- Report Published -
|House Joint Resolution No. 206, 2002 Study: Technology-Based Businesses|
|Secretary of Technology; Secretary of Commerce and Trade|
|HJR 206 (Regular Session, 2002)|
|At its initial meeting, the Joint Task Force opted to focus on three (3) specific issues in its "best practices" study of entrepreneurial support programs conducted by other states and regions: Entrepreneurial Networking, Business Assistance Programs, and Early Stage Capital Programs. Among the states considered in the "best practices" examination were Pennsylvania, North Carolina, Maryland, Minnesota, Ohio, Oklahoma, and California.|
Key Preliminary Findings
Entrepreneurial Networking: The "best practices" assessment affirmed the criticality of networking among entrepreneurs as an essential building block in the development of early stage technology companies, The study suggested that to be most effective, these networks could not be "government-created," but must driven be entrepreneurs and be composed of entrepreneurs. Rather, government could playa role in facilitating or financing the formation of such networks. Internet-based technology offers a number of ways for these networks to work more effectively, providing avenues for "on-line" interaction in the form of discussion groups, listservs, e-mail newsletters, and on-line chat.
Business Assistance Programs: The study observes that the states that have been most effective in developing entrepreneurial support programs are those that view entrepreneurs as a unique segment of the economy. Effective program development requires a significant commitment of time and funding. Several states have achieved critical funding mass by amassing funds from several sources - state, federal, and private - in support of their initiatives. Many states have taken a "regionalized" approach to entrepreneurial support, foregoing the creation of "minor-image" resources in favor of an approach that exploits the unique entrepreneurial strengths and assets of individual state regions.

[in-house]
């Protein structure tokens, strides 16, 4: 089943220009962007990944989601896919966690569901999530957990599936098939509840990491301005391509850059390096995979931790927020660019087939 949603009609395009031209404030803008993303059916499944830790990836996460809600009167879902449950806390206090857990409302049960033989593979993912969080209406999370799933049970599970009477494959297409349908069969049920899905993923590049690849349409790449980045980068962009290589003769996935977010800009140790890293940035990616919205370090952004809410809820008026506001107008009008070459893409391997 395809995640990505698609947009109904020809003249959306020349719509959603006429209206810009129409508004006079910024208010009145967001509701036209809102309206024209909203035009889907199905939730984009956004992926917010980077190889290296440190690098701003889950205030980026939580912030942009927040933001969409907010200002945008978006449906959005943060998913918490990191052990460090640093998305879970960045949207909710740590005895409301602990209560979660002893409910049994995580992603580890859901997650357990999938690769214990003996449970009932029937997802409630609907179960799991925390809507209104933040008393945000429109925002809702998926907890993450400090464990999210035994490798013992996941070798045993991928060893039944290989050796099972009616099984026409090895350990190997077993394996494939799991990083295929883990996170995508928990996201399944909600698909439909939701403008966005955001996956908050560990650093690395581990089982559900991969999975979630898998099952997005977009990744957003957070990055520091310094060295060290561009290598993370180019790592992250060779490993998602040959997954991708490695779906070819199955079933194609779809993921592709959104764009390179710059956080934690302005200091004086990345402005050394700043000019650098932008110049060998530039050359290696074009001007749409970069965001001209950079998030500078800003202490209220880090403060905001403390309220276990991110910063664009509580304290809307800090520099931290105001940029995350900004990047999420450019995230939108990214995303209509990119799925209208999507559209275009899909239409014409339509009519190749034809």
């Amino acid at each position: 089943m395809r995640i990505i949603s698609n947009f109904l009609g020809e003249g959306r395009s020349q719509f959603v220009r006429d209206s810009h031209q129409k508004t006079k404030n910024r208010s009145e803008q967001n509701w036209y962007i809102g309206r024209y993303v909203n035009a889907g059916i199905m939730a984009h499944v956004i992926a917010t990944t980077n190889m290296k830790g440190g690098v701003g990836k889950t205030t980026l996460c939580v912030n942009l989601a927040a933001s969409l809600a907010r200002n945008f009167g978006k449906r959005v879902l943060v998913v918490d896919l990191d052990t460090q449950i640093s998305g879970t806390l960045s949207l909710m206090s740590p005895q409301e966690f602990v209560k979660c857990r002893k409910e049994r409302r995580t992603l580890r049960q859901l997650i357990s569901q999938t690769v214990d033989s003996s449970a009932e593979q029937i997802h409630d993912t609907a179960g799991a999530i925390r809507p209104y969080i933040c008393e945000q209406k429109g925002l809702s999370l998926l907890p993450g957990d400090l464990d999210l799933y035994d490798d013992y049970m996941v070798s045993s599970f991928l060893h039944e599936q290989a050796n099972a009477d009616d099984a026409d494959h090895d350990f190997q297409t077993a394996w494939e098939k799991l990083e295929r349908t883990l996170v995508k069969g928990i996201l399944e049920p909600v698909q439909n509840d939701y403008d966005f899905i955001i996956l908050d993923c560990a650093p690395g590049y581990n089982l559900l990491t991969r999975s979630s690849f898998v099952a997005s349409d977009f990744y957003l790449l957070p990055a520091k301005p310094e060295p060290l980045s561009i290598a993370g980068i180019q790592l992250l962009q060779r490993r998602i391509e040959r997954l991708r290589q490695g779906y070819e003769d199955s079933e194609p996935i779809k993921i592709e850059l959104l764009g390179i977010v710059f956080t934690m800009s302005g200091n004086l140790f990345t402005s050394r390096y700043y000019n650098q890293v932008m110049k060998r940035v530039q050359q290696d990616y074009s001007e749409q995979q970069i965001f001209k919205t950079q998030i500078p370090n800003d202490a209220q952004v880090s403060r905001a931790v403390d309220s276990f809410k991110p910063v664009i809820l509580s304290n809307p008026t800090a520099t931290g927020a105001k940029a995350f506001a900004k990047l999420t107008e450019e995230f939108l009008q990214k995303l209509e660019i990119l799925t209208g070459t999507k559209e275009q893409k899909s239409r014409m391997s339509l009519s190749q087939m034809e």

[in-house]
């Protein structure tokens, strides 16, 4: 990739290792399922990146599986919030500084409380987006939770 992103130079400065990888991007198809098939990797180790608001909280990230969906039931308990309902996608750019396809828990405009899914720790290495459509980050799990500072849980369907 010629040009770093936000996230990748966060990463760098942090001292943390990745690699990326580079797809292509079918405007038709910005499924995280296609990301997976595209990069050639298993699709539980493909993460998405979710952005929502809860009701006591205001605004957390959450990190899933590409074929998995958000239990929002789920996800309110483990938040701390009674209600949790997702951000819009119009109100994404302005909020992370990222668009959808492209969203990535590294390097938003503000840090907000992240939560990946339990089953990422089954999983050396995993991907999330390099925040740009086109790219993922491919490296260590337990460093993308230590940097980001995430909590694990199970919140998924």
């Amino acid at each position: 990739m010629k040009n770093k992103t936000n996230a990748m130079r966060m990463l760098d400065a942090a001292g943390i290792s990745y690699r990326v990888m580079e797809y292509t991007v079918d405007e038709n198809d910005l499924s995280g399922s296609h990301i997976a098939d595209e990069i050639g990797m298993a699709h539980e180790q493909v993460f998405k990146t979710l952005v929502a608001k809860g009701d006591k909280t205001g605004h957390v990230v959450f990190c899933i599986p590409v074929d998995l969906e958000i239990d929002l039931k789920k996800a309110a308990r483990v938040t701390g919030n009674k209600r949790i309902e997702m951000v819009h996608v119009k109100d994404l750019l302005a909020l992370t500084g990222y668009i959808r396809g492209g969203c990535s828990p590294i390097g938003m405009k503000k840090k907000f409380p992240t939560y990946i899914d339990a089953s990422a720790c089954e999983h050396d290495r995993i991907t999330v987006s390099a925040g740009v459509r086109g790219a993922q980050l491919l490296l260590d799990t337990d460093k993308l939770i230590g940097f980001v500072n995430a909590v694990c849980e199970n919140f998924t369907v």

Early Stage Capital Formation: The study indicated that for states to be successful in assisting in early stage capital formation, they must be willing to undertake a long-term commitment. Additionally, states must appreciate the strong business orientation required to successfully participate in pre-seed or see funding endeavors. Specifically, states must incorporate the participation of professional money management in the early stage funding process and be able to provide non-monetary resources -- education, mentoring, and connections -- critical to sustaining early stage companies.
Task Force Recommendations
As of this writing, the Task Force has concluded a preliminary assessment of the "best practices" study on the three (3) areas it designated for investigation and has not yet had the opportunity to develop formal recommendations. The Task Force has decided to reconvene in January, 2003 to continue discussion of this subject matter for future legislative or administrative action.